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Concerns over inflation and slowing consumer demand dragged the markets into the red at the end of trading on Tuesday.
A cut to the World Bank’s growth forecasts has reminded investors of the broader problems facing the global economy, while interest rate rises continue to weigh on traders’ minds.
The FTSE 100 ended the day down 9.29 points, or 0.12%, at 7,598.93 points.
The German Dax decreased by 0.66% by the end of the session while the French Cac fell 0.74%.
Michael Hewson, chief market analyst at CMC Markets UK, said: “After such a positive session on Monday, European markets have slipped back on a trifecta of concerns over higher prices, higher rates and shrinking margins, after the Reserve Bank of Australia surprised consensus by hiking its headline rate by more than expected.
“Sentiment was also hit by disappointing economic data.
“German factory orders data for April slumped more than expected, by 2.7%, while in the UK the latest retail sales numbers from the British Retail Consortium showed like-for-like sales in May declined 1.5% year on year.”
In London, retail stocks such as Marks & Spencer and Currys were unsurprisingly among the fallers amid concerns shoppers are tightening their belts, highlighted by the BRC data.
In the US, stocks edged lower as retail giant Target warned that profit margins could come under pressure.
Meanwhile, sterling had a steady session as the pound increased by 0.11% against the dollar to 1.259, and gained 0.17% against the euro to 1.177.
In company news, Ted Baker saw its value drop sharply after the frontrunner to take over the fashion chain pulled out of the running in the latest blow to its sale plans.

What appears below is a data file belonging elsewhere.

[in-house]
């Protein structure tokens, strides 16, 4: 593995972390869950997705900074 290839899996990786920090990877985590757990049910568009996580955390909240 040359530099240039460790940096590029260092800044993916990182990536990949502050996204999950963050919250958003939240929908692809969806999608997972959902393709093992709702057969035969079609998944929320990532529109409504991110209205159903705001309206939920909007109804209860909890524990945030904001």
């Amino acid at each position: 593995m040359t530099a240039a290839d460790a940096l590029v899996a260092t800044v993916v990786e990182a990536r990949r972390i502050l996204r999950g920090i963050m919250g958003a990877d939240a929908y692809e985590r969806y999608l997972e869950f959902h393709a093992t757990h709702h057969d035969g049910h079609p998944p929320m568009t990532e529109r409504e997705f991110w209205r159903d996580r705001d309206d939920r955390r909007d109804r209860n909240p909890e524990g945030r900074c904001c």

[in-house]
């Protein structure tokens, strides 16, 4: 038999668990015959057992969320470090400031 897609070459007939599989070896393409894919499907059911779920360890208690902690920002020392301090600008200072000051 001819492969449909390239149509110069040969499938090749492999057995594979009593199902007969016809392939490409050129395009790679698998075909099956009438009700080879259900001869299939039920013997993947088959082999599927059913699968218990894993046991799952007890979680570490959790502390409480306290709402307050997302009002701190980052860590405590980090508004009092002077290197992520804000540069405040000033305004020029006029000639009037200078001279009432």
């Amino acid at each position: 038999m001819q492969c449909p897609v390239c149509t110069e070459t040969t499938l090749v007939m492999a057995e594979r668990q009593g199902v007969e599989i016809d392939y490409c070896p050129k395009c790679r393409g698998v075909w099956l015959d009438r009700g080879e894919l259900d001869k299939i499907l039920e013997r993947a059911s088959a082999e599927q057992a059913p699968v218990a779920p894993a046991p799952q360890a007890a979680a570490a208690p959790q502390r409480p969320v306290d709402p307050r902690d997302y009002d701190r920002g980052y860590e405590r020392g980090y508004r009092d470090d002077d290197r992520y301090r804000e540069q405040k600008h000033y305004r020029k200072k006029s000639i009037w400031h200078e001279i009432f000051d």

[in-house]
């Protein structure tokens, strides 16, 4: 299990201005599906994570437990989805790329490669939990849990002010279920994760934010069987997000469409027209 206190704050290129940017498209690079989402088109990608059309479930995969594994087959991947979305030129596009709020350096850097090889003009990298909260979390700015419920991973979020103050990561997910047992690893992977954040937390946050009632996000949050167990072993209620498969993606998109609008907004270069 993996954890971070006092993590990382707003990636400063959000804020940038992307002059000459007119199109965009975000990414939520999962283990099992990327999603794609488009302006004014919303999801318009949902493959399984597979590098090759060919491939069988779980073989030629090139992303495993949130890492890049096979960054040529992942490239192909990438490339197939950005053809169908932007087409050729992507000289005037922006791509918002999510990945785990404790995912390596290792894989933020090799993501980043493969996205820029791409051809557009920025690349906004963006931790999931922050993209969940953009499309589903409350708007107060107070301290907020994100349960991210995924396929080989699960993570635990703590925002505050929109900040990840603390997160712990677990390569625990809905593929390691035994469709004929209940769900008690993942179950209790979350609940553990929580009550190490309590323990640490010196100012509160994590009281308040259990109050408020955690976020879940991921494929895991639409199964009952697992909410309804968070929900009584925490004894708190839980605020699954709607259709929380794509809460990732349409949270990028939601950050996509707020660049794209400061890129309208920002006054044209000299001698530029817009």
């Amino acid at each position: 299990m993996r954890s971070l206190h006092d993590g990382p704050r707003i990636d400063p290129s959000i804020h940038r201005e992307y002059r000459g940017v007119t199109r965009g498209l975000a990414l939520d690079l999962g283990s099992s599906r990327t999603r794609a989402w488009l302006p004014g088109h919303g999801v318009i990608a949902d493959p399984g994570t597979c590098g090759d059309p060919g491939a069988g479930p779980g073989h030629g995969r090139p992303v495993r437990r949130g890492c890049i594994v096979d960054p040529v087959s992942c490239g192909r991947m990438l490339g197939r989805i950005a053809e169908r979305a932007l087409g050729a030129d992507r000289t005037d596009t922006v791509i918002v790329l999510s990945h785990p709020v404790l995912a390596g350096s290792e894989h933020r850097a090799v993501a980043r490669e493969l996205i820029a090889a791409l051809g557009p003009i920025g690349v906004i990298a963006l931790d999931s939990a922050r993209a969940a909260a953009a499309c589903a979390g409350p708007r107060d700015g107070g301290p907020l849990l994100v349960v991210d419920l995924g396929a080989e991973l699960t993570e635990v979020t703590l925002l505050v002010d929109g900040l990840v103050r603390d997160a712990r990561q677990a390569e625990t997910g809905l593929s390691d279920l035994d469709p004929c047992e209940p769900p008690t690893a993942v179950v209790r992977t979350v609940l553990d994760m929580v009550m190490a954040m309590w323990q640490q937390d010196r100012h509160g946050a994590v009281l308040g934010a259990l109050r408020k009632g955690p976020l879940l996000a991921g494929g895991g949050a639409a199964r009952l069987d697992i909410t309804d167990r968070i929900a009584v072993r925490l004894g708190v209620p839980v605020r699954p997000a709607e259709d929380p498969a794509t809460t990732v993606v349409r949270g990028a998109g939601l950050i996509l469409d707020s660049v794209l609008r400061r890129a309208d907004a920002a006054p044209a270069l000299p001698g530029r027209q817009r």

Ted Baker said its preferred bidder told the group on Monday evening that it would not be going ahead with an offer.
Shares in the brand fell by 25.2p to 111.6p as a result.
Elsewhere, coach firm National Express slipped after it warned that the recovery of its profit margins will be stalled by efforts to keep prices low for customers.
The group saw shares slide by 25.6p to 245p as it told shareholders that both low UK fares and wage inflation in the US will hit margins and pull them below its target in the short term.
Biffa soared in value after it signalled it would be willing to accept a potential £1.4 billion bid from a US investor, despite also confirming it is under investigation by HM Revenue and Customs.
The waste firm finished the day 88.4p higher at 413.4p.
JD Sports fell by 4.8p to 118.45p after it was provisionally found by the UK competition watchdog to have conspired to fix prices of Rangers club clothing merchandise.
Meanwhile, oil prices remained resilient as Brent crude increased by 0.94% to 120.63 US dollars per barrel when the London markets closed.
The biggest risers in the FTSE 100 were Melrose Industries, up 4.3p at 142.1p, Rio Tinto, up 135p at 6,091p, AstraZeneca, up 158p at 10,230p, GSK, up 24.6p at 1,719.6p, and BP, up 6.05p at 446.5p.
The biggest fallers of the day were JD Sports, down 4.8p at 118.45p, Intermediate Capital Group, down 56.5p at 1,542.5p, Rightmove, down 20.2p at 573.6p, Kingfisher, down 9p at 257.8p, and Ocado, down 30.6p at 920.8p.